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Year : 2019  |  Volume : 53  |  Issue : 6  |  Page : 758-762

Surgeon's neck posture during spine surgeries: “The unrecognised potential occupational hazard”

Mallika Spine Centre, Guntur, Andhra Pradesh, India

Correspondence Address:
Dr. Viswanadha Arun-Kumar
Mallika Spine Centre, 12-12-30, Old Club Road, Kothapet, Guntur - 522 001, Andhra Pradesh
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Source of Support: None, Conflict of Interest: None

DOI: 10.4103/ortho.IJOrtho_677_18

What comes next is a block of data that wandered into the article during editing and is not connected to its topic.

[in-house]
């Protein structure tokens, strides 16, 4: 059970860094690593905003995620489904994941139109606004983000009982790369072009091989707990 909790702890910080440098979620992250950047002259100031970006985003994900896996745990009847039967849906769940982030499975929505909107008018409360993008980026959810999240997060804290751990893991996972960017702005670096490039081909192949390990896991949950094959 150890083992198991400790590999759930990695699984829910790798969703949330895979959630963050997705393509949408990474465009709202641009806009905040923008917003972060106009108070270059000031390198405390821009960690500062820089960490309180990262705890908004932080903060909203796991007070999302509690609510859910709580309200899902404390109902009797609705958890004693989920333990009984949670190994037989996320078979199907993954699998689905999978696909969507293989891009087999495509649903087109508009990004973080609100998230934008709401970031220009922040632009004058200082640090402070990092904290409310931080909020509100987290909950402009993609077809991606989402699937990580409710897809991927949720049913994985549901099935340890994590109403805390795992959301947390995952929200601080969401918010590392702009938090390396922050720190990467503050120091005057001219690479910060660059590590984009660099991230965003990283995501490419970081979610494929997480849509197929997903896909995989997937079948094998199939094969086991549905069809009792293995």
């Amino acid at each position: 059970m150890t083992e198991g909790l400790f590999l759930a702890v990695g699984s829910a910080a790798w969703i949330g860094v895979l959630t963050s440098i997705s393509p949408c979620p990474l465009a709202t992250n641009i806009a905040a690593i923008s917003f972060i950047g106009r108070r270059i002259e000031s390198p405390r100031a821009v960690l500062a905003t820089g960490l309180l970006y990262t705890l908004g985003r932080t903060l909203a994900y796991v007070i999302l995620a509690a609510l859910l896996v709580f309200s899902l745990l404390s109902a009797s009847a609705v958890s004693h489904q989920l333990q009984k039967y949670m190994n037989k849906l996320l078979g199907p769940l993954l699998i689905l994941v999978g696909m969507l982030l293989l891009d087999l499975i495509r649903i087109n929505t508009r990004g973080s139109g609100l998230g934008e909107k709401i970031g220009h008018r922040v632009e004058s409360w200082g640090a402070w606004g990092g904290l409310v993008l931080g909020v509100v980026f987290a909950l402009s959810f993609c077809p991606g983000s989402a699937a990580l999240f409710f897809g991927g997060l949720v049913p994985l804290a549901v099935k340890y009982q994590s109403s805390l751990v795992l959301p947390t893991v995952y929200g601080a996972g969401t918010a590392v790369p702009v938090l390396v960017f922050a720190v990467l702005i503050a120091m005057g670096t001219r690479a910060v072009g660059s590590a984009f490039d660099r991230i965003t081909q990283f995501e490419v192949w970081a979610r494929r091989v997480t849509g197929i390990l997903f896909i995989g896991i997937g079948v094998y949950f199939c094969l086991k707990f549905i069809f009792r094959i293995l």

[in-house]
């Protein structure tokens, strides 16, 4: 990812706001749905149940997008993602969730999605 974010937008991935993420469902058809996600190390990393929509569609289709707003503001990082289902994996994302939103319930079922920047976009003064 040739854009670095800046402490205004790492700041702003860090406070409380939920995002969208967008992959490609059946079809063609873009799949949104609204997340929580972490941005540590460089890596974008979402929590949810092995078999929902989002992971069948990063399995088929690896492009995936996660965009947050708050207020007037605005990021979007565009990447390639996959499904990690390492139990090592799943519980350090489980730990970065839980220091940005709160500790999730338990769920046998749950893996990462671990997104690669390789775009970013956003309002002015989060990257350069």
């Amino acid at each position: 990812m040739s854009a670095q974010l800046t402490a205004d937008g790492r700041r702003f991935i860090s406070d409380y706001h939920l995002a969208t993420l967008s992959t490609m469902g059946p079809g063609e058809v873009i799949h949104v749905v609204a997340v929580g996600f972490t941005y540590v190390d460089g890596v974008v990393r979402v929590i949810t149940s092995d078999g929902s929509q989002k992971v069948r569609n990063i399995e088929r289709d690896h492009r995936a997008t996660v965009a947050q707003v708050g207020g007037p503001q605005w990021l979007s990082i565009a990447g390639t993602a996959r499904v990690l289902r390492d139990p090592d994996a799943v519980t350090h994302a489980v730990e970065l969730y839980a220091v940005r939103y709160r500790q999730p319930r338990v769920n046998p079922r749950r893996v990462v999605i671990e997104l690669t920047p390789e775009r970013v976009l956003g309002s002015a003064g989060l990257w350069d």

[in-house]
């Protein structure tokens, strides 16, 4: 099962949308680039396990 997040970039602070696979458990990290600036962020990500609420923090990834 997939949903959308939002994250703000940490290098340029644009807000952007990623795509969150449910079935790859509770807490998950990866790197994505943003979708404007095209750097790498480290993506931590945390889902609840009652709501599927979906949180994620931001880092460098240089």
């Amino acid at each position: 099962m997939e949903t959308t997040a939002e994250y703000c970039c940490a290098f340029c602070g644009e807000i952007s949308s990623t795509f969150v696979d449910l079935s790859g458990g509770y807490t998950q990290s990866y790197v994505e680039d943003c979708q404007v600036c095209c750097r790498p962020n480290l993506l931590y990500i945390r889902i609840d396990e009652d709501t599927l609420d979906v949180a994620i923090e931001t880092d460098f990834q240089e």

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Study Design: Observational study. Purpose: The purpose of this study is to analyze the surgeon's neck postures while performing lumbar spinal surgeries. Overview of Literature: Lumbar spinal surgeries are on rising trend, and with increase in number of procedures, the average time spent by a spine surgeon performing surgical procedures is also increasing. The effect of operating posture on the surgeon's neck is largely unknown. From the studies conducted on usage of smartphones, abnormal neck postures, especially the forward head posture (FHP), were found to adversely affect the cervical spine of individuals. The present study analyzes the neck position of spine surgeons during lumbar spine surgeries. Methodology: Sixty video recordings (25 open transforaminal lumbar interbody fusions [TLIFs] and 35 lumbar decompression [LD] procedures – 15 with headlight and 20 with operating microscope) of surgeries performed by three spine surgeons of different heights were analyzed. Running videos of the surgeries were recorded concentrating on the surgeons with reflective markers taped to their surface landmarks corresponding to C7 spinous process, tragus of the ear, and outer canthus of the eye. Video recordings were standardized by a fixed video recorder in the same operating theater. Snapshots from the video were obtained whenever the surgeon changes the position. Head flexion angle (HFA), neck flexion angle (NFA), and cervical angle (CA) were measured and analyzed. Results: During TLIF, HFA and NFA were significantly higher during the phases of decompression and fusion (P < 0.05). The average CA of all surgeons was lower, thereby adversely affecting the cervical spine (20.15° ± 5.05°). During LD, CA showed significant difference between usage of microscope and headlight (P < 0.001). Conclusion: Surgeon's FHP is frequently caused by a compromise between the need to perform surgery with hands, without elevating the arms, and simultaneous control of gaze at surgical field. The usage of microscope was found to reduce the stress on neck while performing surgery.

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